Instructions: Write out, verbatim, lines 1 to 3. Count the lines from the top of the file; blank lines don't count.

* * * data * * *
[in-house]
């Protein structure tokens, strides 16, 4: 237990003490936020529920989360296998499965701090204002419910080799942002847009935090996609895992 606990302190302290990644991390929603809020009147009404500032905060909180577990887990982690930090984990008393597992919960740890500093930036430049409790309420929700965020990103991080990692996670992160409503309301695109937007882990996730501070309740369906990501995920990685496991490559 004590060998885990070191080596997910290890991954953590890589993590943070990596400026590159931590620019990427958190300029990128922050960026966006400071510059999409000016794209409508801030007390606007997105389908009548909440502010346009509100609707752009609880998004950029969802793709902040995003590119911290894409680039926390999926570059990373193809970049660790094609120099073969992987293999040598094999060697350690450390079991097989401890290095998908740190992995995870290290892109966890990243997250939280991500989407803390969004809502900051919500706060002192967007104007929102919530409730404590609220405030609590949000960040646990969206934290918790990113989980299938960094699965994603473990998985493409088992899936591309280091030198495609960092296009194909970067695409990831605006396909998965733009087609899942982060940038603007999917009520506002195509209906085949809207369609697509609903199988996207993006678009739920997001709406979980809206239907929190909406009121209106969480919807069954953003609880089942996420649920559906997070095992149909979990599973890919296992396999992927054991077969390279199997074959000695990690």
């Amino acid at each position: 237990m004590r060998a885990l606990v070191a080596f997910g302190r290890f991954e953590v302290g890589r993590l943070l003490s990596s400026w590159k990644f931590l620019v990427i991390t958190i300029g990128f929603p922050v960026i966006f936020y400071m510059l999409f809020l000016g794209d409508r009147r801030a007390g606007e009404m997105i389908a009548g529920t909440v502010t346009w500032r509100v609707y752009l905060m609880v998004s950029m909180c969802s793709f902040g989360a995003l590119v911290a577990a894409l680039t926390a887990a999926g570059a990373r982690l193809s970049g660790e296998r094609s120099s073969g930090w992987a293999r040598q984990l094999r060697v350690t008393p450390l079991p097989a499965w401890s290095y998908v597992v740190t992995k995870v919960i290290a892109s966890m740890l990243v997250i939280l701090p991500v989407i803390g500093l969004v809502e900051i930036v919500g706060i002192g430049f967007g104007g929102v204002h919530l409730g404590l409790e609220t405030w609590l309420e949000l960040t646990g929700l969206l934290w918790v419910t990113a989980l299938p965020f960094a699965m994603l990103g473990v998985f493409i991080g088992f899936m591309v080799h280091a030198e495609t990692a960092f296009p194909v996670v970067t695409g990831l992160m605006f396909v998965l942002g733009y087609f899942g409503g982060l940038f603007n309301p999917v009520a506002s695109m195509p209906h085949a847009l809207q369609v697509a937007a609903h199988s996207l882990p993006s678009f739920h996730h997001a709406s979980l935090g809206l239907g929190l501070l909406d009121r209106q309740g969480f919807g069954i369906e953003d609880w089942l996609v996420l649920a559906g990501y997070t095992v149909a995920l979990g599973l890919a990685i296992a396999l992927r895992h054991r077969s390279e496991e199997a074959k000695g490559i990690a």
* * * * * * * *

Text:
[in-house]
């Protein structure tokens, strides 16, 4: 237990003490936020529920989360296998499965701090204002419910080799942002847009935090996609895992 606990302190302290990644991390929603809020009147009404500032905060909180577990887990982690930090984990008393597992919960740890500093930036430049409790309420929700965020990103991080990692996670992160409503309301695109937007882990996730501070309740369906990501995920990685496991490559 004590060998885990070191080596997910290890991954953590890589993590943070990596400026590159931590620019990427958190300029990128922050960026966006400071510059999409000016794209409508801030007390606007997105389908009548909440502010346009509100609707752009609880998004950029969802793709902040995003590119911290894409680039926390999926570059990373193809970049660790094609120099073969992987293999040598094999060697350690450390079991097989401890290095998908740190992995995870290290892109966890990243997250939280991500989407803390969004809502900051919500706060002192967007104007929102919530409730404590609220405030609590949000960040646990969206934290918790990113989980299938960094699965994603473990998985493409088992899936591309280091030198495609960092296009194909970067695409990831605006396909998965733009087609899942982060940038603007999917009520506002195509209906085949809207369609697509609903199988996207993006678009739920997001709406979980809206239907929190909406009121209106969480919807069954953003609880089942996420649920559906997070095992149909979990599973890919296992396999992927054991077969390279199997074959000695990690």
């Amino acid at each position: 237990m004590r060998a885990l606990v070191a080596f997910g302190r290890f991954e953590v302290g890589r993590l943070l003490s990596s400026w590159k990644f931590l620019v990427i991390t958190i300029g990128f929603p922050v960026i966006f936020y400071m510059l999409f809020l000016g794209d409508r009147r801030a007390g606007e009404m997105i389908a009548g529920t909440v502010t346009w500032r509100v609707y752009l905060m609880v998004s950029m909180c969802s793709f902040g989360a995003l590119v911290a577990a894409l680039t926390a887990a999926g570059a990373r982690l193809s970049g660790e296998r094609s120099s073969g930090w992987a293999r040598q984990l094999r060697v350690t008393p450390l079991p097989a499965w401890s290095y998908v597992v740190t992995k995870v919960i290290a892109s966890m740890l990243v997250i939280l701090p991500v989407i803390g500093l969004v809502e900051i930036v919500g706060i002192g430049f967007g104007g929102v204002h919530l409730g404590l409790e609220t405030w609590l309420e949000l960040t646990g929700l969206l934290w918790v419910t990113a989980l299938p965020f960094a699965m994603l990103g473990v998985f493409i991080g088992f899936m591309v080799h280091a030198e495609t990692a960092f296009p194909v996670v970067t695409g990831l992160m605006f396909v998965l942002g733009y087609f899942g409503g982060l940038f603007n309301p999917v009520a506002s695109m195509p209906h085949a847009l809207q369609v697509a937007a609903h199988s996207l882990p993006s678009f739920h996730h997001a709406s979980l935090g809206l239907g929190l501070l909406d009121r209106q309740g969480f919807g069954i369906e953003d609880w089942l996609v996420l649920a559906g990501y997070t095992v149909a995920l979990g599973l890919a990685i296992a396999l992927r895992h054991r077969s390279e496991e199997a074959k000695g490559i990690a």